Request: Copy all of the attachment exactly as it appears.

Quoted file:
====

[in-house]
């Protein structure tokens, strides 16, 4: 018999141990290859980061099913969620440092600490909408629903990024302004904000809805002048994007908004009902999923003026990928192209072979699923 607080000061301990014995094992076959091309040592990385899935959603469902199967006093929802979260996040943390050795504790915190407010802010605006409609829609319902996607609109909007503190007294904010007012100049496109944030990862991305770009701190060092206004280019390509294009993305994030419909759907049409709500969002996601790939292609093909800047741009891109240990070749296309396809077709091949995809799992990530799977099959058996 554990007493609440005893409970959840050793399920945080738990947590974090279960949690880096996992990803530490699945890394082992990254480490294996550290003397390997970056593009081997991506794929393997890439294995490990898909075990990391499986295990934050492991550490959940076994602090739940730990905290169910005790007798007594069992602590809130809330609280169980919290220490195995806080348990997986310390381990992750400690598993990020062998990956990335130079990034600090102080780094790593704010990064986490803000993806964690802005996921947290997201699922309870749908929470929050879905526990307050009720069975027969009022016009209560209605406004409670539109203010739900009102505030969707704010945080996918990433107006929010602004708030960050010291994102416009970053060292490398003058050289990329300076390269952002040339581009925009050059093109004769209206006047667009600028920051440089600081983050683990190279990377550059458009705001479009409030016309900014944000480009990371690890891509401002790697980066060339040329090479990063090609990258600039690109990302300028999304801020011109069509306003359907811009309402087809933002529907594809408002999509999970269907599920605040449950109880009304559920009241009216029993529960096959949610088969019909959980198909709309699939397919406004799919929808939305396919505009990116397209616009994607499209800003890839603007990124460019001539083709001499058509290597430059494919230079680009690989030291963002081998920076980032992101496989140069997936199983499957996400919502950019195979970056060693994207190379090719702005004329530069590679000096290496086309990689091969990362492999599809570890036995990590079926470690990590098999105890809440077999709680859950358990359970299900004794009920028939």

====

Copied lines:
[in-house]
């Protein structure tokens, strides 16, 4: 018999141990290859980061099913969620440092600490909408629903990024302004904000809805002048994007908004009902999923003026990928192209072979699923 607080000061301990014995094992076959091309040592990385899935959603469902199967006093929802979260996040943390050795504790915190407010802010605006409609829609319902996607609109909007503190007294904010007012100049496109944030990862991305770009701190060092206004280019390509294009993305994030419909759907049409709500969002996601790939292609093909800047741009891109240990070749296309396809077709091949995809799992990530799977099959058996 554990007493609440005893409970959840050793399920945080738990947590974090279960949690880096996992990803530490699945890394082992990254480490294996550290003397390997970056593009081997991506794929393997890439294995490990898909075990990391499986295990934050492991550490959940076994602090739940730990905290169910005790007798007594069992602590809130809330609280169980919290220490195995806080348990997986310390381990992750400690598993990020062998990956990335130079990034600090102080780094790593704010990064986490803000993806964690802005996921947290997201699922309870749908929470929050879905526990307050009720069975027969009022016009209560209605406004409670539109203010739900009102505030969707704010945080996918990433107006929010602004708030960050010291994102416009970053060292490398003058050289990329300076390269952002040339581009925009050059093109004769209206006047667009600028920051440089600081983050683990190279990377550059458009705001479009409030016309900014944000480009990371690890891509401002790697980066060339040329090479990063090609990258600039690109990302300028999304801020011109069509306003359907811009309402087809933002529907594809408002999509999970269907599920605040449950109880009304559920009241009216029993529960096959949610088969019909959980198909709309699939397919406004799919929808939305396919505009990116397209616009994607499209800003890839603007990124460019001539083709001499058509290597430059494919230079680009690989030291963002081998920076980032992101496989140069997936199983499957996400919502950019195979970056060693994207190379090719702005004329530069590679000096290496086309990689091969990362492999599809570890036995990590079926470690990590098999105890809440077999709680859950358990359970299900004794009920028939």